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March 25th, 2013

Make Sure You Get All the Basics....

Eating on the run and coping with the stressors of today’s fast paced lifestyles can make it difficult to get all the nutrients you need. Vitamins and minerals play an important role in many biological processes such as metabolism, immunity and enzyme function, and provide nourishment to the body’s various tissues and organs. Sufficient intake of essential vitamins and minerals is therefore crucial for maintaining overall health and wellbeing. Today over 50% of adults use dietary supplements and this number is increasing. In fact, supplement use has grown over the past 40 years among Americans as shown by the study below;

Source Council for Responsible Nutrition

Source: Council for Responsible Nutrition

The researchers concluded that those who took supplements reported motivations related to overall health more commonly than for supplementing nutrients from food intakes. The use of supplements was related to more favorable health and lifestyle choices.

So the question asked by consumers, how much and do we need to supplement with multivitamins?

According to research studies on multivitamins, the results are somewhat mixed, depending upon the details of how such studies are conducted. Before making any conclusions, I advise you to take a look at all the variables. For example, what vitamins and dosages in which populations with what health conditions must be ascertained, before we draw conclusions as to any health benefits for those who take supplements?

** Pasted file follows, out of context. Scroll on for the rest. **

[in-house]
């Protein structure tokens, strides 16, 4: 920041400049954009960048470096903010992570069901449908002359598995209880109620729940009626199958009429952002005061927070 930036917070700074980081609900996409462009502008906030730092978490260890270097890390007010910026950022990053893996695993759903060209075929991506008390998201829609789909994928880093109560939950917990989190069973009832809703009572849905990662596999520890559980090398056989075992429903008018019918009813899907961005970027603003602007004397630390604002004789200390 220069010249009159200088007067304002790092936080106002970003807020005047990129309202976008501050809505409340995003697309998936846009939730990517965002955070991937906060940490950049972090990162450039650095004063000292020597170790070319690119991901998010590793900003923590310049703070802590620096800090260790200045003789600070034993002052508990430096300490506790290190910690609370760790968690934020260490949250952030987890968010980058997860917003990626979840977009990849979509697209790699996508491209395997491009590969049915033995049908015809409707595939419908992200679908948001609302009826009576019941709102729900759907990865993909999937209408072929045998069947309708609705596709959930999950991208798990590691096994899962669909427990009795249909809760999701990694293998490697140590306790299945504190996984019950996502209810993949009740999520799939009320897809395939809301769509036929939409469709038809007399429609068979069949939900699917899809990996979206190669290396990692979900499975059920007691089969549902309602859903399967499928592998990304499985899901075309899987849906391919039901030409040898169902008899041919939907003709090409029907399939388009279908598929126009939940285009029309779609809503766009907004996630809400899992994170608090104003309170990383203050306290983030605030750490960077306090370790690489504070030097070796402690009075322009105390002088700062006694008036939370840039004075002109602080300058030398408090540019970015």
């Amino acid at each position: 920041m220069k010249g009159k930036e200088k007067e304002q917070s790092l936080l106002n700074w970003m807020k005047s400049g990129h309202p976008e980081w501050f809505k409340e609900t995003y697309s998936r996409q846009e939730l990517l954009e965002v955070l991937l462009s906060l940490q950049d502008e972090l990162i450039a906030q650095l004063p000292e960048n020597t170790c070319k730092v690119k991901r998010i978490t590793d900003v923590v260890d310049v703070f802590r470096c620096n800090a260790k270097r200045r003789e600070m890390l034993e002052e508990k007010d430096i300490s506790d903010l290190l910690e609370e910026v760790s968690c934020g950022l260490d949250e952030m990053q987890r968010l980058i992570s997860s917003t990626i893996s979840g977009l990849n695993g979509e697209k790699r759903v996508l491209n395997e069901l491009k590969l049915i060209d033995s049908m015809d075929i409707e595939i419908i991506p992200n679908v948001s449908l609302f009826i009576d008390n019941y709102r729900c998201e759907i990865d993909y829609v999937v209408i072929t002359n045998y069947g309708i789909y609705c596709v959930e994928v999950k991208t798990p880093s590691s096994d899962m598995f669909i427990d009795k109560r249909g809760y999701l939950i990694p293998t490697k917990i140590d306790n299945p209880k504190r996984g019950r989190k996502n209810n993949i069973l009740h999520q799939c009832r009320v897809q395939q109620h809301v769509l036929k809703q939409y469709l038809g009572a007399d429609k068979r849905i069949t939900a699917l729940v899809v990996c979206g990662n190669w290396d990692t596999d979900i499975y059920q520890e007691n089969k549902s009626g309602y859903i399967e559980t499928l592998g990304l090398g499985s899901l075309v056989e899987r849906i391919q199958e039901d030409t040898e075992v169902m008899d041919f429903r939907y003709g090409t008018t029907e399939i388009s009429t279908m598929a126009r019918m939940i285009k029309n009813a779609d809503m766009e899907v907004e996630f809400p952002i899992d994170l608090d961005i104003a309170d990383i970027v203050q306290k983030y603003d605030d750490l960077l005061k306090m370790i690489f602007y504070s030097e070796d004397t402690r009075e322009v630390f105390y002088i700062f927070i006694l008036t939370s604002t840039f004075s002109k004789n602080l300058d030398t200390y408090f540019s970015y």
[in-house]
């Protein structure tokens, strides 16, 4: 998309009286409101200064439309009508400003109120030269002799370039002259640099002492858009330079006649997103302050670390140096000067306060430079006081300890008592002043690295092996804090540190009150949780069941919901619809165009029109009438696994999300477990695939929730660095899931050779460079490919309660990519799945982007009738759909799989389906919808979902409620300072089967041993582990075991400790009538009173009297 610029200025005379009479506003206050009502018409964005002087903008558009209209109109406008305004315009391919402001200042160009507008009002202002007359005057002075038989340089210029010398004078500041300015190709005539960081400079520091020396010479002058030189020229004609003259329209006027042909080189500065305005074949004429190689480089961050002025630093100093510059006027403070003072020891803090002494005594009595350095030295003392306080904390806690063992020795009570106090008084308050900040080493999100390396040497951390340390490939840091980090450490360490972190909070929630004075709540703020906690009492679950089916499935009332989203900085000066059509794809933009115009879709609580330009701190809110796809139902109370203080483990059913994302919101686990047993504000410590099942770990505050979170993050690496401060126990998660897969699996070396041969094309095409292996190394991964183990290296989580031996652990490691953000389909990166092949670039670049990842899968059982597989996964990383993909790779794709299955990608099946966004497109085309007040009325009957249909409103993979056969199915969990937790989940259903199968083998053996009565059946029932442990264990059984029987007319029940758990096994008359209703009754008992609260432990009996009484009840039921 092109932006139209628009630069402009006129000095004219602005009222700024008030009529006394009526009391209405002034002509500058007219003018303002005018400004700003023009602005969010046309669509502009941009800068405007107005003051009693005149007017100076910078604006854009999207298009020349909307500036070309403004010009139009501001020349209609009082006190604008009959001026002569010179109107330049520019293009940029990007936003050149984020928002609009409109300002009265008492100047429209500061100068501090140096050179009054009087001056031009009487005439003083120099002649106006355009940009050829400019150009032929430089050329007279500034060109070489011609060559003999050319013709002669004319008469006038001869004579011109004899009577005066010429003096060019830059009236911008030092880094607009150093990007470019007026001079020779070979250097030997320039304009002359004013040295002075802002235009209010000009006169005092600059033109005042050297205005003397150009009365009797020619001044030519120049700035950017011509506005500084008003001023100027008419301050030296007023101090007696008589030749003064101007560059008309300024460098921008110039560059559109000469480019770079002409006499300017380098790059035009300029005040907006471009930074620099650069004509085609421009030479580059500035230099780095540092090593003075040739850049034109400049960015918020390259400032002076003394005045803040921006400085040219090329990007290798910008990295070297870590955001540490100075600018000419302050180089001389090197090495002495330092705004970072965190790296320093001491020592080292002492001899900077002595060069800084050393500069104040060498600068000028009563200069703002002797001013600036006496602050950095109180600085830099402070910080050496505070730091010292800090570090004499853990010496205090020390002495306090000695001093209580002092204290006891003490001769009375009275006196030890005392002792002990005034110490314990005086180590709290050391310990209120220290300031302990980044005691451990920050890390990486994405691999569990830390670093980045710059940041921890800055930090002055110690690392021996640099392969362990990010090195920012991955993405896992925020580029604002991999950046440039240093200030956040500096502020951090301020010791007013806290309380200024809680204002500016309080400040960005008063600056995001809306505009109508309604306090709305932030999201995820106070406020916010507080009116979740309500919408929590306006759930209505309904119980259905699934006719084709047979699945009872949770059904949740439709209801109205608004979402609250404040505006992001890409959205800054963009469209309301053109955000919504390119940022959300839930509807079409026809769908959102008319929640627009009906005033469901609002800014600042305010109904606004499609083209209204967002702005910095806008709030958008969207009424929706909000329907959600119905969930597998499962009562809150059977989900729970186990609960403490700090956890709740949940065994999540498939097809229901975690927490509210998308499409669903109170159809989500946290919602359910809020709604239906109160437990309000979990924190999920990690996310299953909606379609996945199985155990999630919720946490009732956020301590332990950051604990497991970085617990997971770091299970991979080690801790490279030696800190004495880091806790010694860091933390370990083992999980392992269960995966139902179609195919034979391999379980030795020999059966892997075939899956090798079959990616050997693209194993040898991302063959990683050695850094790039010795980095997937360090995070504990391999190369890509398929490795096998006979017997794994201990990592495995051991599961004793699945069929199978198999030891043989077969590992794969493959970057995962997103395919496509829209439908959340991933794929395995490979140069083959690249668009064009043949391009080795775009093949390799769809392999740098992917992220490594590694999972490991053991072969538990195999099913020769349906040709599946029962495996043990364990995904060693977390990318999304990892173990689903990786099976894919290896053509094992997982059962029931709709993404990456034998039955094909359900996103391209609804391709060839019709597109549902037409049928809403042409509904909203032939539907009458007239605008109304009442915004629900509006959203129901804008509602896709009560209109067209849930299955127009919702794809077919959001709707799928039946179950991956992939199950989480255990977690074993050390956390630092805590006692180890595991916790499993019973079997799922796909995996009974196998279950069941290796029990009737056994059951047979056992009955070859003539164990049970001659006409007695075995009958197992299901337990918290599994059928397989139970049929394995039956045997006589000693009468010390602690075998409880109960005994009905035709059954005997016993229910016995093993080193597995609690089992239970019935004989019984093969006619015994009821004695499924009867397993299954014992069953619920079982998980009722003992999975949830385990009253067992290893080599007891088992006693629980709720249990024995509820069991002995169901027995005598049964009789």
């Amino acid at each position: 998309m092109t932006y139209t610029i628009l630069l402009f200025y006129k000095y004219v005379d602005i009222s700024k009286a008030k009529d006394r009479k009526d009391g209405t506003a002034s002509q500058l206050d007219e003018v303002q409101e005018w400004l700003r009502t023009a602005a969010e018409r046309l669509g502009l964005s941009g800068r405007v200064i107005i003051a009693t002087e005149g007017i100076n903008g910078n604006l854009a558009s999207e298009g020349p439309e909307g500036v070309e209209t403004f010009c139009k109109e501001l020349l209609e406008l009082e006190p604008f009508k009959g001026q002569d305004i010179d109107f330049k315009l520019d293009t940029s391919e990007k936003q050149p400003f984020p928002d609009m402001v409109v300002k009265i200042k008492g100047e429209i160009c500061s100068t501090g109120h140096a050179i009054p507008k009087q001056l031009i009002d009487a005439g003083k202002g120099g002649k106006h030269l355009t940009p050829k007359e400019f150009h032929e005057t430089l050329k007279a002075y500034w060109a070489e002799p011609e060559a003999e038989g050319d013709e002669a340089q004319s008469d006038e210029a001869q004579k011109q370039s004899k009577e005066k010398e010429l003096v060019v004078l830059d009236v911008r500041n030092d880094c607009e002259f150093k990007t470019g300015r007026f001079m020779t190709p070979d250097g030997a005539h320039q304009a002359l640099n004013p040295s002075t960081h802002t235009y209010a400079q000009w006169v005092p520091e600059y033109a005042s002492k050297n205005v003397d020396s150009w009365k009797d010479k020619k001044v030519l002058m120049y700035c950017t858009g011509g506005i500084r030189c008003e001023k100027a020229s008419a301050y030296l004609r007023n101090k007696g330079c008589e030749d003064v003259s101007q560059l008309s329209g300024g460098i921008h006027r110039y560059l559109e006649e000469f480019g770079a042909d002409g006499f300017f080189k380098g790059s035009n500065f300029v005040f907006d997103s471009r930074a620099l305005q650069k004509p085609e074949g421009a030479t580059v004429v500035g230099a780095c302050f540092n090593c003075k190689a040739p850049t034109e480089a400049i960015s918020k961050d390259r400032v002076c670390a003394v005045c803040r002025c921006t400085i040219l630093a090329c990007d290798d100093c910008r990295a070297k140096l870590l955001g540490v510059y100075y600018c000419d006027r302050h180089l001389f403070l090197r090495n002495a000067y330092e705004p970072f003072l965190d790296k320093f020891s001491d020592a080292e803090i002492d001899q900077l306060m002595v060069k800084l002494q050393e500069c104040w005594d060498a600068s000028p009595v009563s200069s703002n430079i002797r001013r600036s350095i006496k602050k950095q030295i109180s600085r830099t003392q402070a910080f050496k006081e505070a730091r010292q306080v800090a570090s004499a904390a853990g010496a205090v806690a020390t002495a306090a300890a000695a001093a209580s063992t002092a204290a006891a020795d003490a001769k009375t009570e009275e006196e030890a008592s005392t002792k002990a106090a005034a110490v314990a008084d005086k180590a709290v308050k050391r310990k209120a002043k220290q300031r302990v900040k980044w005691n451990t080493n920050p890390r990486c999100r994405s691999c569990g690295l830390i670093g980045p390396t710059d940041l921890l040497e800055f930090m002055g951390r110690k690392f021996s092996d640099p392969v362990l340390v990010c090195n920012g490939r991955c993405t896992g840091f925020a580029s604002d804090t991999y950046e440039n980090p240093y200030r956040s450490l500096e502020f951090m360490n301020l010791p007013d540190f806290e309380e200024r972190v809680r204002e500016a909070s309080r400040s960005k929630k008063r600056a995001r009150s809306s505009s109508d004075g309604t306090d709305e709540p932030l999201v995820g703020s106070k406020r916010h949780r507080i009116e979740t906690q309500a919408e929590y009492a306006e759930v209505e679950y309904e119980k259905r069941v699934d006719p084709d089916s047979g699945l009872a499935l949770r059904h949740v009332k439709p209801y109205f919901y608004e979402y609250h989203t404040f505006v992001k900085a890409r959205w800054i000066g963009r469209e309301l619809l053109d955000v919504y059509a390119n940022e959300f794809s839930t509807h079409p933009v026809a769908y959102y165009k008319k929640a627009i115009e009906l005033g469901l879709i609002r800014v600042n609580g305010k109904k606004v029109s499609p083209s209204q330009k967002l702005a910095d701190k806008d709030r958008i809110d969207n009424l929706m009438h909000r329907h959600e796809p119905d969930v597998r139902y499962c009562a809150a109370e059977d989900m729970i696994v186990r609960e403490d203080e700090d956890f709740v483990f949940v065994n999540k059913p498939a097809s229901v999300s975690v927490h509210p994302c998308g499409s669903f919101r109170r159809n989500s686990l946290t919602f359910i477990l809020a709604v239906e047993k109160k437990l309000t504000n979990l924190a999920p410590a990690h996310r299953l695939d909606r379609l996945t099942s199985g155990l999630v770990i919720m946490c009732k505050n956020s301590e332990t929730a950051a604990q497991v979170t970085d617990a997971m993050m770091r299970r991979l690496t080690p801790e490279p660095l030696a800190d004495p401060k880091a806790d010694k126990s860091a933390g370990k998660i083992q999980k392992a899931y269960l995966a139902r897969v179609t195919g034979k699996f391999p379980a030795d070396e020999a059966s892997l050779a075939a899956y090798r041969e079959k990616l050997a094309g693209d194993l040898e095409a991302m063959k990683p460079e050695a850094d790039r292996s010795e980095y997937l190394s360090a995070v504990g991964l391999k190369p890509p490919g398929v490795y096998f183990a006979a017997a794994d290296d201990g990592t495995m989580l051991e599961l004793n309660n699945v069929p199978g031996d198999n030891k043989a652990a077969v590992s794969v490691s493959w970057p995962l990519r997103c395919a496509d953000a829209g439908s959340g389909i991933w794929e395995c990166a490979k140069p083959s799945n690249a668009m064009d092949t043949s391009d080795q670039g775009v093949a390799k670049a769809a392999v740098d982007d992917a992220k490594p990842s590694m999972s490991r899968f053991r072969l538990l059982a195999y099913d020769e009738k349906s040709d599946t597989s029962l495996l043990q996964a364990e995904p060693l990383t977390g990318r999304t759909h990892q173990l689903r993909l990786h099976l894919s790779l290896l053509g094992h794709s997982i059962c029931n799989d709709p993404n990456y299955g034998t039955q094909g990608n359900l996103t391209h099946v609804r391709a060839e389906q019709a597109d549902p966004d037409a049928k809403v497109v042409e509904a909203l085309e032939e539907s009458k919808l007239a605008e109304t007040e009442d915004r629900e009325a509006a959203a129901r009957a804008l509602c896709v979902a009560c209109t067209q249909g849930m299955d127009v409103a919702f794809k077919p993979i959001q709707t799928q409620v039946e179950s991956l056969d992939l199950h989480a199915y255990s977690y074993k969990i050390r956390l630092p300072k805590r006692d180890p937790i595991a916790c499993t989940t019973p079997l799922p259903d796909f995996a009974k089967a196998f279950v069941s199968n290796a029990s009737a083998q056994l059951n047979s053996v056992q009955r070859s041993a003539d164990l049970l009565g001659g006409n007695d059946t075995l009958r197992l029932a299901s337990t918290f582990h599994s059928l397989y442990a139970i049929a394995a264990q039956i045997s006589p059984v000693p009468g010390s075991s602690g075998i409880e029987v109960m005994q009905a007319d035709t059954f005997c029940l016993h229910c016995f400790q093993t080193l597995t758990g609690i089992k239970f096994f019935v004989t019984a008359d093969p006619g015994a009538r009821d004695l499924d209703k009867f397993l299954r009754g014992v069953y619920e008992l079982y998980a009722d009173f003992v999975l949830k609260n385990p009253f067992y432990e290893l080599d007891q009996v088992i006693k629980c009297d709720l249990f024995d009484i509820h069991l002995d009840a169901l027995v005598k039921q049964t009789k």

From clinical evidence experienced the best current recommendation is to have a well-rounded diet with sufficient fruits and vegetables, which should be able to provide most people with all the micronutrients required to prevent diseases. However, in today’s hectic society, individuals may not be receiving all the nutrients they need from the foods they eat. Poor dietary habits such as skipping meals, over consumption of processed foods, alcohol and caffeine, along with environmental stress can compromise nutritional status. Further, as we age, some nutrients are absorbed less efficiently and thus are required in greater amounts.

Every individual has unique nutritional needs based on age, body composition, stress, activity level and lifestyle habits. Therefore, a high-quality formulation with the right amount of ingredients is key. Since nutrients work synergistically, enhancing the absorption of one another, the proper balance of vitamins and minerals is necessary for effective functioning.

Antioxidants are also part of that delicate balance. Smog, tobacco smoke and automobile exhaust are just some of the many environmental pollutants that we are exposed to on a daily basis. These harmful substances can build up in the body and form unstable molecules called free radicals. Free radicals can easily bind with other molecules or atoms causing chemical reactions in the body. We need free radicals to produce energy and certain substances that the body requires, however excessive free radical formation can have detrimental effects on our cells and tissues, eventually destroying them. Furthermore, excessive amounts of free radicals in the body have been linked to major chronic diseases such as cataracts, premature aging, cancer, coronary heart disease and other degenerative diseases.